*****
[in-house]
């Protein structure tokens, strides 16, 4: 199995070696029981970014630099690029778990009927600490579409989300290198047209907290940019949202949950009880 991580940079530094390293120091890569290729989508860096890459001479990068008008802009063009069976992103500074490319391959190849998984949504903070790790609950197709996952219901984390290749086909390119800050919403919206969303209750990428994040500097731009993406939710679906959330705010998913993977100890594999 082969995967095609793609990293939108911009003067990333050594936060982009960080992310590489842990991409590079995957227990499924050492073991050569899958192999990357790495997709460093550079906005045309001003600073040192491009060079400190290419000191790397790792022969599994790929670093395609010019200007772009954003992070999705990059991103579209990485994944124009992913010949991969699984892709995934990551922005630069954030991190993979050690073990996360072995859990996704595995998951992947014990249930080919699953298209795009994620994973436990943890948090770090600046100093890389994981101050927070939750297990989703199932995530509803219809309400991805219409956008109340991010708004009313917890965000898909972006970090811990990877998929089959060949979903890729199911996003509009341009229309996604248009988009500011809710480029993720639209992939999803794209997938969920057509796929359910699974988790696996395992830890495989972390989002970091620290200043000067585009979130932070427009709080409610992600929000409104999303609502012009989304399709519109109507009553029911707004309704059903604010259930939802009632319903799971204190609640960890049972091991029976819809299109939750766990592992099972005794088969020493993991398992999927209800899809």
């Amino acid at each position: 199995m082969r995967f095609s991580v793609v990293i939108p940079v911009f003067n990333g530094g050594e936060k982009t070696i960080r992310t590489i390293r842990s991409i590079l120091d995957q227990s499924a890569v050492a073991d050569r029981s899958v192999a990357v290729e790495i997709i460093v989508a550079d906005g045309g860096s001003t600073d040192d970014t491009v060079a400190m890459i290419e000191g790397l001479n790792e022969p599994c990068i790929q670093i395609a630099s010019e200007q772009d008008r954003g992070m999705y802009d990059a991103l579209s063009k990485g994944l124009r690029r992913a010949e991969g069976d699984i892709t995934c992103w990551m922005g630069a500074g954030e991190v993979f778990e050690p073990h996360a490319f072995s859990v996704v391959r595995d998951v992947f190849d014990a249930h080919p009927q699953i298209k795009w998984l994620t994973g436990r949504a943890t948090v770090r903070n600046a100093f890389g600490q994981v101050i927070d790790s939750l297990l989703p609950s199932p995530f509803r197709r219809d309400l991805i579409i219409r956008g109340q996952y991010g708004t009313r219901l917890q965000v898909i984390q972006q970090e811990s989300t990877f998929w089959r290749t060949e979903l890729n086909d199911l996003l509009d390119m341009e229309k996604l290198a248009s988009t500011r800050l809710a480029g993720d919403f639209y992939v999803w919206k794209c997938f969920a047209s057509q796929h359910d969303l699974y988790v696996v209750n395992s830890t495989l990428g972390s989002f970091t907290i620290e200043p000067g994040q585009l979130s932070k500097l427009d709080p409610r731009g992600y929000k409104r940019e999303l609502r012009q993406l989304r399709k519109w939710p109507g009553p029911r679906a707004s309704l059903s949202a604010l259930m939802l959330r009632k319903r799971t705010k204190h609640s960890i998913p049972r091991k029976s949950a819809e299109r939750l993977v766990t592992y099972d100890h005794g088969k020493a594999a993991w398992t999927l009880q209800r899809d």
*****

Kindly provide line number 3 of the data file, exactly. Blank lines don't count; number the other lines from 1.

């Amino acid at each position: 199995m082969r995967f095609s991580v793609v990293i939108p940079v911009f003067n990333g530094g050594e936060k982009t070696i960080r992310t590489i390293r842990s991409i590079l120091d995957q227990s499924a890569v050492a073991d050569r029981s899958v192999a990357v290729e790495i997709i460093v989508a550079d906005g045309g860096s001003t600073d040192d970014t491009v060079a400190m890459i290419e000191g790397l001479n790792e022969p599994c990068i790929q670093i395609a630099s010019e200007q772009d008008r954003g992070m999705y802009d990059a991103l579209s063009k990485g994944l124009r690029r992913a010949e991969g069976d699984i892709t995934c992103w990551m922005g630069a500074g954030e991190v993979f778990e050690p073990h996360a490319f072995s859990v996704v391959r595995d998951v992947f190849d014990a249930h080919p009927q699953i298209k795009w998984l994620t994973g436990r949504a943890t948090v770090r903070n600046a100093f890389g600490q994981v101050i927070d790790s939750l297990l989703p609950s199932p995530f509803r197709r219809d309400l991805i579409i219409r956008g109340q996952y991010g708004t009313r219901l917890q965000v898909i984390q972006q970090e811990s989300t990877f998929w089959r290749t060949e979903l890729n086909d199911l996003l509009d390119m341009e229309k996604l290198a248009s988009t500011r800050l809710a480029g993720d919403f639209y992939v999803w919206k794209c997938f969920a047209s057509q796929h359910d969303l699974y988790v696996v209750n395992s830890t495989l990428g972390s989002f970091t907290i620290e200043p000067g994040q585009l979130s932070k500097l427009d709080p409610r731009g992600y929000k409104r940019e999303l609502r012009q993406l989304r399709k519109w939710p109507g009553p029911r679906a707004s309704l059903s949202a604010l259930m939802l959330r009632k319903r799971t705010k204190h609640s960890i998913p049972r091991k029976s949950a819809e299109r939750l993977v766990t592992y099972d100890h005794g088969k020493a594999a993991w398992t999927l009880q209800r899809d």